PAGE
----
Christian Chiefs Break From Pagan Practice in Ghana

Naa Bɔhagu (left), the paramount chief and overlord of the traditional kingdom of Mamprugu in northern Ghana, sits outside his palace with the Taraana (assistant) at his side. This Taraana is the first Christian to hold that position. Photo by William Haun/IMB

The tension can be felt across the crowd of hundreds outside the palace in Nalerigu, Ghana. They wait in silent anticipation for the Taraana, one of the Mamprusi king’s seven elders, to come out of the hall to present the man the king has selected as chief.

When he emerges, the new chief’s supporters erupt into cheers and applause. The Taraana ceremoniously places a white smock on the chief followed by a bright red cap. Thus begins several days of celebration and ritual as the new chief is “enskinned.”

The Taraana — which translates literally to “peer” or “equal” — is in many senses the king’s right-hand man. However, over the next few days, this Taraana will not be involved in the ritual sacrifices to the ancestral spirits or in the formal Islamic prayers for the new chief. This Taraana is the first in the traditional kingdom of Mamprugu’s 700-year history to be a follower of Jesus Christ.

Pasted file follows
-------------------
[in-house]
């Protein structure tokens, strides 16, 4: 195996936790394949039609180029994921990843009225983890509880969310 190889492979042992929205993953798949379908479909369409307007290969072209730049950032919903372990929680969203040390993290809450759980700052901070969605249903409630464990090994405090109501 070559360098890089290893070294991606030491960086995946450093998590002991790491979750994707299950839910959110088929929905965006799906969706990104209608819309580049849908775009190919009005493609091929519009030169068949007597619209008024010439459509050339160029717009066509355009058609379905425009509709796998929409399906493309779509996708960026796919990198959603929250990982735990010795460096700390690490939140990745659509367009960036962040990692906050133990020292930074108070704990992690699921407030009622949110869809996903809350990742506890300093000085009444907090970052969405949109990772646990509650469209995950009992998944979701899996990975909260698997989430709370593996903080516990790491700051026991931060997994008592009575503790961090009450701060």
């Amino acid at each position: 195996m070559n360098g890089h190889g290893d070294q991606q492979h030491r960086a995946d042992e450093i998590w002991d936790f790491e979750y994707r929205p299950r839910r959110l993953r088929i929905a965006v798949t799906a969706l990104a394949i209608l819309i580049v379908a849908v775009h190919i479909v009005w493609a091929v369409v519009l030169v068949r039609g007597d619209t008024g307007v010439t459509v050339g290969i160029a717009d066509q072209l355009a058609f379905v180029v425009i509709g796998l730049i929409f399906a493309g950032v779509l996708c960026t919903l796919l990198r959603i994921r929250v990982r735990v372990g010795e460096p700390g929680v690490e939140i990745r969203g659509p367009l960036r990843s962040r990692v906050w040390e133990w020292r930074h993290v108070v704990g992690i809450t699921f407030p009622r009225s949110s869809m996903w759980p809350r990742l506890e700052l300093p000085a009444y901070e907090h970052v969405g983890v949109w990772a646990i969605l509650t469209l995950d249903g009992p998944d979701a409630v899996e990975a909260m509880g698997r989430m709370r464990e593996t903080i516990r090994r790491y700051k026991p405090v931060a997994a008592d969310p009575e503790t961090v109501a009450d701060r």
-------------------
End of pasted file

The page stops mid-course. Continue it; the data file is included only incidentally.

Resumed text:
Like many West African nations, even though a democratic government runs the nation, there are traditional, tribal chieftaincy structures that are still the authority at the local and, occasionally, even regional level. These local leadership positions are almost always intricately connected to African traditional religious belief systems.

In northern Ghana, chiefs sit on skins (hence the term enskinned instead of enthroned), and those skins are often taken from the animals that were sacrificed to ancestral spirits in a prayerful plea to win the chieftaincy contest. Once in power, a chief will wear amulets to empower his rule and protect him from his enemies. He will regularly employ soothsayers and make blood sacrifices to ancestral shrines for guidance.

So the question arises, can a Christian become a chief? Fifty years ago, this was unheard of in northern Ghana.

Salifu was the son of Naa Sheriga, king of Mamprugu in the 1950s, and was led to Christ by a missionary when he was in his youth. He began attending church, and his brothers complained to the king that he was lazy because he refused to go to farm on Sundays. The king berated him and told him to renounce his newfound faith, but he refused.

Yiddi tells a similar story of the persecution he faced after following Jesus in his youth in the 1960s. His father and brothers beat him for attending church. He finally fled his home, walking 35 miles on foot to a town where a Christian family took him in.

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Source: Baptist Press